Dual Mission

Nino Perrotta
Outskirts Press (2016)
ISBN 9781478761259
Reviewed by Cynthia Moses for Reader Views (02/17)

“Dual Mission: A True Story about a Secret Service Agent and his investigative experiences to include his battle with the New York Mafia!” is about the life of Nino Perrotta, the author. The introduction about his youth describes a strict and demanding Italian immigrant father; a respectful lad with lots of energy and drive; a lad that only knew his grandfather by listening to his grandmother’s remembrances (he died before Nino’s mother was born); and a lad that grew up listening to the Mafia when they came into his father’s store.

Nino states often throughout the book how his upbringing and working at his father’s store instilled a strong sense of purpose and allowed him to learn the jargon and subtleties of the Italian Mafia. He found out that his grandfather had committed suicide in prison because he was wrongly accused of theft. This weighed heavily on Nino’s young mind. Nino’s life was directly motivating him to correct the wrongs in the world. His boundless energy, enthusiasm, and drive supported his desire to become a Secret Agent.

Anyone interested in becoming a Secret Agent or vicariously living through his worldly travels would enjoy this book, as well as the general reader. The introduction could have used better editing with the author’s overuse of “more often than not” – twice in one sentence. The rest of the book would be improved with a thorough professional edit, i.e., misspelled/mistyped words, grammar, and a name (Minev vs. Meniv, same person). Nino clearly expresses and explains all the acronyms, lingo, deceptive tactics, power plays, etc., that goes on in the law enforcement field. Such as, “His predecessor, who in my neighborhood of Mt. Vernon, would be known as ‘mameluke.’ It is a derogatory term in Italian, which equates to calling someone a ‘simpleton’ … The village idiot.”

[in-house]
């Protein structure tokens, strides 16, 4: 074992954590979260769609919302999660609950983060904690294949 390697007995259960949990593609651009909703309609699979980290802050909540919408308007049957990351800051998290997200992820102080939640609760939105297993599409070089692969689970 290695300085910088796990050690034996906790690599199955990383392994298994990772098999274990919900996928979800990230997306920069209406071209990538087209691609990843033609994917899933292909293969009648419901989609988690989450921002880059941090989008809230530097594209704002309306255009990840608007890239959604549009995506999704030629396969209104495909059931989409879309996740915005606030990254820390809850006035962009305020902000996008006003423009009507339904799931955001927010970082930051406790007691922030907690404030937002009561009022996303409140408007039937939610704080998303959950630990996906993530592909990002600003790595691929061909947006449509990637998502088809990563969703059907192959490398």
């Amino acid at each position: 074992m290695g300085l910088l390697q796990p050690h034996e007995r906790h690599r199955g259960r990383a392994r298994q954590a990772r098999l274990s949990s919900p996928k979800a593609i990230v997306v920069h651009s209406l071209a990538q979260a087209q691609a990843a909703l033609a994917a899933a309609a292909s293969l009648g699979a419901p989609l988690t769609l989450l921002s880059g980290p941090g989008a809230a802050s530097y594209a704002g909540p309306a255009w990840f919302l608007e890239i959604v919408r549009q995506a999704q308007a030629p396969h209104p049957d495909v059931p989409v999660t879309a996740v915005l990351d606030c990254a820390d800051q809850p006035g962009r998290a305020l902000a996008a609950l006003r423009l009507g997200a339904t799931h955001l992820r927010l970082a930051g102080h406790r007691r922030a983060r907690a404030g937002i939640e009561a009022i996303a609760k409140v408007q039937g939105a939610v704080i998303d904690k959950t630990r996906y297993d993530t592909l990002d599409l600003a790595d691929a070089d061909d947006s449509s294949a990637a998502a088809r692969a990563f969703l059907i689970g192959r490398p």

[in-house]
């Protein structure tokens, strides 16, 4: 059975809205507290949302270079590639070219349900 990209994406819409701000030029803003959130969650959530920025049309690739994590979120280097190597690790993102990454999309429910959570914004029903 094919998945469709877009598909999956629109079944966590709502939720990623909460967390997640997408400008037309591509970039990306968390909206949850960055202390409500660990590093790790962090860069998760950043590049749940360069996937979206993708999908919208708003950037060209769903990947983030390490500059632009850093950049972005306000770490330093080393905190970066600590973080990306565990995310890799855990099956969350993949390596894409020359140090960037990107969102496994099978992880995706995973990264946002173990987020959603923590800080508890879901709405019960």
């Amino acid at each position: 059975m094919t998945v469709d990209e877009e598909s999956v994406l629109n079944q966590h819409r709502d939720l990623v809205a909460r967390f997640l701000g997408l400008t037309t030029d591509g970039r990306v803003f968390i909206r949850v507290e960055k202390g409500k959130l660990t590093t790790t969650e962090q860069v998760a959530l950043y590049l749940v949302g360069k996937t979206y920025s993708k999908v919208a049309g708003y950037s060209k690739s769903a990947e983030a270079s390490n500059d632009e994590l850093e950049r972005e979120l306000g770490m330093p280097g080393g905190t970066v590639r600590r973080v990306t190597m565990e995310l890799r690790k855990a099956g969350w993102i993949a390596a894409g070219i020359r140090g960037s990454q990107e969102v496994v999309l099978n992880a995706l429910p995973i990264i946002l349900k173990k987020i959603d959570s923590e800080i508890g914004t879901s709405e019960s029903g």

Having traveled in Europe myself, I could relate to some of his experiences. As a friend and I were entering East Berlin through Check Point Charlie, I noticed the man sitting next to me had a knife wound in his leg. I saw the pierced hole in his jeans and the blood that was oozing and dripping from his leg. The pace of the book is moderate throughout and only gets repetitive when he is reminding us of his good looks and the ease in which he can pick-up (date and bed) women.

Nino Perrotta was the American version of James Bond 007. His highly productive and unique law enforcement experiences granted him an interesting life–Nino’s descriptive storytelling was all encompassing. Sharing his thrilling adventures in “Dual Mission” was educational for those of us with mundane lives. He made it real!

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